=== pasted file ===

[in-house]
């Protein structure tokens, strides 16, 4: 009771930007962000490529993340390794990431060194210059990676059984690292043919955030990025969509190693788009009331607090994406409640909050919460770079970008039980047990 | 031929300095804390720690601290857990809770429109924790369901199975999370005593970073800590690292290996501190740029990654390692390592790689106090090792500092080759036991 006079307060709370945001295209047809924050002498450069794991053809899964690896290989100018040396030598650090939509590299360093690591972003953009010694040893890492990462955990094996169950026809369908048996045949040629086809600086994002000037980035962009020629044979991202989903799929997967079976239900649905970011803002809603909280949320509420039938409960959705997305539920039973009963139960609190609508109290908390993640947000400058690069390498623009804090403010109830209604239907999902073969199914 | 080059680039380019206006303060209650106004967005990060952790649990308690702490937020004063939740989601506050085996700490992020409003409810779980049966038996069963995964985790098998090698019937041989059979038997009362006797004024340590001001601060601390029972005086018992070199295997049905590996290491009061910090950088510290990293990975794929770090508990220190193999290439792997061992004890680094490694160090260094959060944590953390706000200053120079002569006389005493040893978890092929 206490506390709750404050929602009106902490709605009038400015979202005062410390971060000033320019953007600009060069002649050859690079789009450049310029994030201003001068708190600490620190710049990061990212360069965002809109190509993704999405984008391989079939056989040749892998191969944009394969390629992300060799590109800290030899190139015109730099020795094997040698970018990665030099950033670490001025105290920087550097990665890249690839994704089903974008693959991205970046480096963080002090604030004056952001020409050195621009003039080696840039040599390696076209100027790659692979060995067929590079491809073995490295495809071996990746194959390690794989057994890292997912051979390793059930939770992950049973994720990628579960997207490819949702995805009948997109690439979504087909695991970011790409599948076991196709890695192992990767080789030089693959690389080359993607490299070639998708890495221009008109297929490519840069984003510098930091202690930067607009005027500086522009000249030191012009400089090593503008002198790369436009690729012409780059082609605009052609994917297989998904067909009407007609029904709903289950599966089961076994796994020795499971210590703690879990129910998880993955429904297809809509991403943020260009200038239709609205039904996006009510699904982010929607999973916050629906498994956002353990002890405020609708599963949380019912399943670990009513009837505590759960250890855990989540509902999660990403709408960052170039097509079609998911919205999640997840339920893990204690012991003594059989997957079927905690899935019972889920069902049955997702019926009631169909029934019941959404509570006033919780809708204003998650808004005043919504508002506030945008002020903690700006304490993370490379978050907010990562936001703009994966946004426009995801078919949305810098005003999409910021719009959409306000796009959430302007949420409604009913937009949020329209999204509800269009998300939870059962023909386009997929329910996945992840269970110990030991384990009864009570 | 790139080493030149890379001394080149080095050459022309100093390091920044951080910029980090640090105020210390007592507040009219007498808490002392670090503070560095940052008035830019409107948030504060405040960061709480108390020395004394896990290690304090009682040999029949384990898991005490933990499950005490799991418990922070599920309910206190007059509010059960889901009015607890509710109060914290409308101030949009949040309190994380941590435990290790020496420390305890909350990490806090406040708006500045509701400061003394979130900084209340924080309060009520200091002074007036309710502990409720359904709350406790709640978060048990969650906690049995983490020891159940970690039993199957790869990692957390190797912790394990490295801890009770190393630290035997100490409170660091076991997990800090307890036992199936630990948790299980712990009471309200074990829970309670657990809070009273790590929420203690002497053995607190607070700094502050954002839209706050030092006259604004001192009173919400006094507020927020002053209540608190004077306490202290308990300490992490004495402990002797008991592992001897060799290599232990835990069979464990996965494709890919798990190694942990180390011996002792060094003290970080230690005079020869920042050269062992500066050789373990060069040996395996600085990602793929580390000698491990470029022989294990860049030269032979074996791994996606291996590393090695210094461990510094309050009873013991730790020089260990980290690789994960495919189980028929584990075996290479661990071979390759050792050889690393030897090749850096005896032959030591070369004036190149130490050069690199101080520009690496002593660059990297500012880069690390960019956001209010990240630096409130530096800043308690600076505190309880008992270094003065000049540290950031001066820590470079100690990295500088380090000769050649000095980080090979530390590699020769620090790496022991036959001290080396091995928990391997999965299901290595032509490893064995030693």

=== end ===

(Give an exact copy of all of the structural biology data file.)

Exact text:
[in-house]
């Protein structure tokens, strides 16, 4: 009771930007962000490529993340390794990431060194210059990676059984690292043919955030990025969509190693788009009331607090994406409640909050919460770079970008039980047990 | 031929300095804390720690601290857990809770429109924790369901199975999370005593970073800590690292290996501190740029990654390692390592790689106090090792500092080759036991 006079307060709370945001295209047809924050002498450069794991053809899964690896290989100018040396030598650090939509590299360093690591972003953009010694040893890492990462955990094996169950026809369908048996045949040629086809600086994002000037980035962009020629044979991202989903799929997967079976239900649905970011803002809603909280949320509420039938409960959705997305539920039973009963139960609190609508109290908390993640947000400058690069390498623009804090403010109830209604239907999902073969199914 | 080059680039380019206006303060209650106004967005990060952790649990308690702490937020004063939740989601506050085996700490992020409003409810779980049966038996069963995964985790098998090698019937041989059979038997009362006797004024340590001001601060601390029972005086018992070199295997049905590996290491009061910090950088510290990293990975794929770090508990220190193999290439792997061992004890680094490694160090260094959060944590953390706000200053120079002569006389005493040893978890092929 206490506390709750404050929602009106902490709605009038400015979202005062410390971060000033320019953007600009060069002649050859690079789009450049310029994030201003001068708190600490620190710049990061990212360069965002809109190509993704999405984008391989079939056989040749892998191969944009394969390629992300060799590109800290030899190139015109730099020795094997040698970018990665030099950033670490001025105290920087550097990665890249690839994704089903974008693959991205970046480096963080002090604030004056952001020409050195621009003039080696840039040599390696076209100027790659692979060995067929590079491809073995490295495809071996990746194959390690794989057994890292997912051979390793059930939770992950049973994720990628579960997207490819949702995805009948997109690439979504087909695991970011790409599948076991196709890695192992990767080789030089693959690389080359993607490299070639998708890495221009008109297929490519840069984003510098930091202690930067607009005027500086522009000249030191012009400089090593503008002198790369436009690729012409780059082609605009052609994917297989998904067909009407007609029904709903289950599966089961076994796994020795499971210590703690879990129910998880993955429904297809809509991403943020260009200038239709609205039904996006009510699904982010929607999973916050629906498994956002353990002890405020609708599963949380019912399943670990009513009837505590759960250890855990989540509902999660990403709408960052170039097509079609998911919205999640997840339920893990204690012991003594059989997957079927905690899935019972889920069902049955997702019926009631169909029934019941959404509570006033919780809708204003998650808004005043919504508002506030945008002020903690700006304490993370490379978050907010990562936001703009994966946004426009995801078919949305810098005003999409910021719009959409306000796009959430302007949420409604009913937009949020329209999204509800269009998300939870059962023909386009997929329910996945992840269970110990030991384990009864009570 | 790139080493030149890379001394080149080095050459022309100093390091920044951080910029980090640090105020210390007592507040009219007498808490002392670090503070560095940052008035830019409107948030504060405040960061709480108390020395004394896990290690304090009682040999029949384990898991005490933990499950005490799991418990922070599920309910206190007059509010059960889901009015607890509710109060914290409308101030949009949040309190994380941590435990290790020496420390305890909350990490806090406040708006500045509701400061003394979130900084209340924080309060009520200091002074007036309710502990409720359904709350406790709640978060048990969650906690049995983490020891159940970690039993199957790869990692957390190797912790394990490295801890009770190393630290035997100490409170660091076991997990800090307890036992199936630990948790299980712990009471309200074990829970309670657990809070009273790590929420203690002497053995607190607070700094502050954002839209706050030092006259604004001192009173919400006094507020927020002053209540608190004077306490202290308990300490992490004495402990002797008991592992001897060799290599232990835990069979464990996965494709890919798990190694942990180390011996002792060094003290970080230690005079020869920042050269062992500066050789373990060069040996395996600085990602793929580390000698491990470029022989294990860049030269032979074996791994996606291996590393090695210094461990510094309050009873013991730790020089260990980290690789994960495919189980028929584990075996290479661990071979390759050792050889690393030897090749850096005896032959030591070369004036190149130490050069690199101080520009690496002593660059990297500012880069690390960019956001209010990240630096409130530096800043308690600076505190309880008992270094003065000049540290950031001066820590470079100690990295500088380090000769050649000095980080090979530390590699020769620090790496022991036959001290080396091995928990391997999965299901290595032509490893064995030693």